Before we start putting the function together, one thing we will need is some sort of data structure where we can save the results. So when we take a time series and assess its characteristics, we want to take each of those results and save it in a data structure that is initialized at the start of the function. It is best to use a list and not a data frame because if some sort of loop is required, rbinding many rows together may not be the most efficient.

Forecast_Evaluation <- function(full_dat, data_column = "value", date_column = "date"){ Evaluation_Results <- list() }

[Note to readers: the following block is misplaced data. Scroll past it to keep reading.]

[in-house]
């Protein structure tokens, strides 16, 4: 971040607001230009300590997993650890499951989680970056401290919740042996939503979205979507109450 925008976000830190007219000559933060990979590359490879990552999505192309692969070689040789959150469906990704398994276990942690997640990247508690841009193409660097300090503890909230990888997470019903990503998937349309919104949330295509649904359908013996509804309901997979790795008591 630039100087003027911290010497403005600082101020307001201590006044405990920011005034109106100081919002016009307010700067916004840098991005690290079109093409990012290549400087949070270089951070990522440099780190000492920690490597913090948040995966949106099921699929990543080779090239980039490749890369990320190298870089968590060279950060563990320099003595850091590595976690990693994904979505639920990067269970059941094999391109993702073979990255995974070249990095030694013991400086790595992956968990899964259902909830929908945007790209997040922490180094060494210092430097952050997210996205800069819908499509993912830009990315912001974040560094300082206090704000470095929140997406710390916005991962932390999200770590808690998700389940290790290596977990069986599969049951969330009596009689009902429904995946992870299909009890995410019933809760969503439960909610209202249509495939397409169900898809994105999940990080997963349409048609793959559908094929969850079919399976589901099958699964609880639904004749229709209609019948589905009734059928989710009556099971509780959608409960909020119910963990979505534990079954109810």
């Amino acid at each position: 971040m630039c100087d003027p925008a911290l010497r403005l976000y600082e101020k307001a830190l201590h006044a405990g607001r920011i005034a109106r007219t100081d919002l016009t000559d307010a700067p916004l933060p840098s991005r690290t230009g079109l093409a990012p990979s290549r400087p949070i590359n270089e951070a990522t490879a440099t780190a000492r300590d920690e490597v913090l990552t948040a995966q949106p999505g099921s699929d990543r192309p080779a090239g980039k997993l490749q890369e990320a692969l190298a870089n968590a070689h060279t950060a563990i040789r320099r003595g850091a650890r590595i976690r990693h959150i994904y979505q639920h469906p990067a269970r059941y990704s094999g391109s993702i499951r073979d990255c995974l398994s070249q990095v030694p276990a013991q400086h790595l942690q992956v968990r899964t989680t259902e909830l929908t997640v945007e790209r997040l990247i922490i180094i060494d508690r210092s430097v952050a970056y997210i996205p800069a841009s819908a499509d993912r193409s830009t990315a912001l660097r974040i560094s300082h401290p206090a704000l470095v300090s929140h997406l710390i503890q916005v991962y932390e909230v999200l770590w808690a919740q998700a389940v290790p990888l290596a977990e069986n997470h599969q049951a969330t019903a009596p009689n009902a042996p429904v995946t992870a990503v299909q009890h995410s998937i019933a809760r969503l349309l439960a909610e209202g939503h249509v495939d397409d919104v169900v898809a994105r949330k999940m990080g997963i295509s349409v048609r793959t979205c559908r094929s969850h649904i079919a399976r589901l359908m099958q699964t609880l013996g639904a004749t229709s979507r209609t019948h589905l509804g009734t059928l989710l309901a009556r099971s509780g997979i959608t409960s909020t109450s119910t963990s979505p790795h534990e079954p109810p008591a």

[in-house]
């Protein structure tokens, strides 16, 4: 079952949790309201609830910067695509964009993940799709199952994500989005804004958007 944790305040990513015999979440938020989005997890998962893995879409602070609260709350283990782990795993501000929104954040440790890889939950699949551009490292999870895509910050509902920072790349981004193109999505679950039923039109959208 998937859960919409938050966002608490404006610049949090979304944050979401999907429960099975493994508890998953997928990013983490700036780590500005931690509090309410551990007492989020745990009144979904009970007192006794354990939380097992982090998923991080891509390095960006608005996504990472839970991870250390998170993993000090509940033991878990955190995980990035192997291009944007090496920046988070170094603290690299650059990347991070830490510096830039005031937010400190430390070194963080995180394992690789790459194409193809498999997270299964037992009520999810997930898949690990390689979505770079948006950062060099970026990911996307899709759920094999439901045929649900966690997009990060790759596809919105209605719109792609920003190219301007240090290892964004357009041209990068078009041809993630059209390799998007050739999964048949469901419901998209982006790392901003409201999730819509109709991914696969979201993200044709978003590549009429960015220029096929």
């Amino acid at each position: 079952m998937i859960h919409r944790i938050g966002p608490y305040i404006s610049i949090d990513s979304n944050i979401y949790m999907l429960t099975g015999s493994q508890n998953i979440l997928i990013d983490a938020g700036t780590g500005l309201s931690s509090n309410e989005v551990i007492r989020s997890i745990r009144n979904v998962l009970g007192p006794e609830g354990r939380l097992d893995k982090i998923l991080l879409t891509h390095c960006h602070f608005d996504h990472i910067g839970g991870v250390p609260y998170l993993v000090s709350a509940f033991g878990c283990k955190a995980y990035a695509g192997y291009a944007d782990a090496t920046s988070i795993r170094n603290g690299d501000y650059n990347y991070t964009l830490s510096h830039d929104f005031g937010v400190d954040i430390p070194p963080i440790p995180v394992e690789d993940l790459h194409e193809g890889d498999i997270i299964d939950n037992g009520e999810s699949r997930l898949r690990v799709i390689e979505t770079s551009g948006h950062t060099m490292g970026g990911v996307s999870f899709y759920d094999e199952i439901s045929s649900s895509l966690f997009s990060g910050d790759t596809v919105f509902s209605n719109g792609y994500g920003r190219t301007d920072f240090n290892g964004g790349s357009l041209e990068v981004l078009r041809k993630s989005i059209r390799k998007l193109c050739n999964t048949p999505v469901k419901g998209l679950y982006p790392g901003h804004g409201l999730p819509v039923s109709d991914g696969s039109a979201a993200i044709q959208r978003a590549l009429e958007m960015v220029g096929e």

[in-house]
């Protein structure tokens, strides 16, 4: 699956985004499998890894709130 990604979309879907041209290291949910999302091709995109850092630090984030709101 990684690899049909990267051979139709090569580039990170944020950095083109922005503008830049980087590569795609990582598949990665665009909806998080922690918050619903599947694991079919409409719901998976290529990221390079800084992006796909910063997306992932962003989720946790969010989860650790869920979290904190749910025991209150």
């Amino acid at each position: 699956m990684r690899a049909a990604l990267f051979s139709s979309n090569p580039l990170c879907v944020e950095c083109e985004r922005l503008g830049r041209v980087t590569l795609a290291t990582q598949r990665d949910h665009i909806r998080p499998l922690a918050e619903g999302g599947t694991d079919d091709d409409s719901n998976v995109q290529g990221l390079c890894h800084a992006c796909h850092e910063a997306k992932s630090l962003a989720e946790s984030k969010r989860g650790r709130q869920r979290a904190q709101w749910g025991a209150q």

**D. Select Input Variables**

The next step is to select the data we need for the ‘analysis’. Given that this particular function relies on data.table for data storage, there are a number of ways to select a column based on variable names. So we need a way to take the values assigned to date_column and data_column, and select the data.

The three main ways that this can be done is with the following commands.

full_dat[, ..data_column] full_dat[, get(data_column)] full_dat[, data_column, with = FALSE]

I am partial to using the get function, so let us select the right data by adding the following lines to our function.

Forecast_Evaluation <- function(full_dat, data_column = "value", date_column = "date"){ Evaluation_Results <- list() dates = full_dat[, get(date_column)] vals = full_dat[, get(data_column)] }

Since there really is no need to use the variable to select and reassign the value to another variable, let us do the following